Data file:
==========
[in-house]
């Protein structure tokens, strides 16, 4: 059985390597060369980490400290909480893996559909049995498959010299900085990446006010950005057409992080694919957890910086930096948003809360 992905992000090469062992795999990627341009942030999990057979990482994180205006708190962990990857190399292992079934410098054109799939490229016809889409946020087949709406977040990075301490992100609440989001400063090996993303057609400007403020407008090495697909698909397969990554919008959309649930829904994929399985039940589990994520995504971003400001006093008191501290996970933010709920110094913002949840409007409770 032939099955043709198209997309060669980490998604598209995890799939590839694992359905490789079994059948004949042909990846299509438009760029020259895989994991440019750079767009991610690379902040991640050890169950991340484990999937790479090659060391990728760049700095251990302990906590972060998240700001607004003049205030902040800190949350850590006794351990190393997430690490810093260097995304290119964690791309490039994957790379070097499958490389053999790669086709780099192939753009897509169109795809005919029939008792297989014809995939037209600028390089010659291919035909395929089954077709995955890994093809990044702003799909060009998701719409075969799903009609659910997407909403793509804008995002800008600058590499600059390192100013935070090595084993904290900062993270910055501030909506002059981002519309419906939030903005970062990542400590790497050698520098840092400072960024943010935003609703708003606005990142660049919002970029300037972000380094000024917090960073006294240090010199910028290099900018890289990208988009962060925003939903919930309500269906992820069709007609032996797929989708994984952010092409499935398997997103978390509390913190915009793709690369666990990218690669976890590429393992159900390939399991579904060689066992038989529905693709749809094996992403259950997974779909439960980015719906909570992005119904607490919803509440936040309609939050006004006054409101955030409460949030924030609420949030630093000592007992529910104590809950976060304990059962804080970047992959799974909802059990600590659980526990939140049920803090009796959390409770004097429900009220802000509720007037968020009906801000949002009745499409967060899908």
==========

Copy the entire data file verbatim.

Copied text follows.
[in-house]
């Protein structure tokens, strides 16, 4: 059985390597060369980490400290909480893996559909049995498959010299900085990446006010950005057409992080694919957890910086930096948003809360 992905992000090469062992795999990627341009942030999990057979990482994180205006708190962990990857190399292992079934410098054109799939490229016809889409946020087949709406977040990075301490992100609440989001400063090996993303057609400007403020407008090495697909698909397969990554919008959309649930829904994929399985039940589990994520995504971003400001006093008191501290996970933010709920110094913002949840409007409770 032939099955043709198209997309060669980490998604598209995890799939590839694992359905490789079994059948004949042909990846299509438009760029020259895989994991440019750079767009991610690379902040991640050890169950991340484990999937790479090659060391990728760049700095251990302990906590972060998240700001607004003049205030902040800190949350850590006794351990190393997430690490810093260097995304290119964690791309490039994957790379070097499958490389053999790669086709780099192939753009897509169109795809005919029939008792297989014809995939037209600028390089010659291919035909395929089954077709995955890994093809990044702003799909060009998701719409075969799903009609659910997407909403793509804008995002800008600058590499600059390192100013935070090595084993904290900062993270910055501030909506002059981002519309419906939030903005970062990542400590790497050698520098840092400072960024943010935003609703708003606005990142660049919002970029300037972000380094000024917090960073006294240090010199910028290099900018890289990208988009962060925003939903919930309500269906992820069709007609032996797929989708994984952010092409499935398997997103978390509390913190915009793709690369666990990218690669976890590429393992159900390939399991579904060689066992038989529905693709749809094996992403259950997974779909439960980015719906909570992005119904607490919803509440936040309609939050006004006054409101955030409460949030924030609420949030630093000592007992529910104590809950976060304990059962804080970047992959799974909802059990600590659980526990939140049920803090009796959390409770004097429900009220802000509720007037968020009906801000949002009745499409967060899908």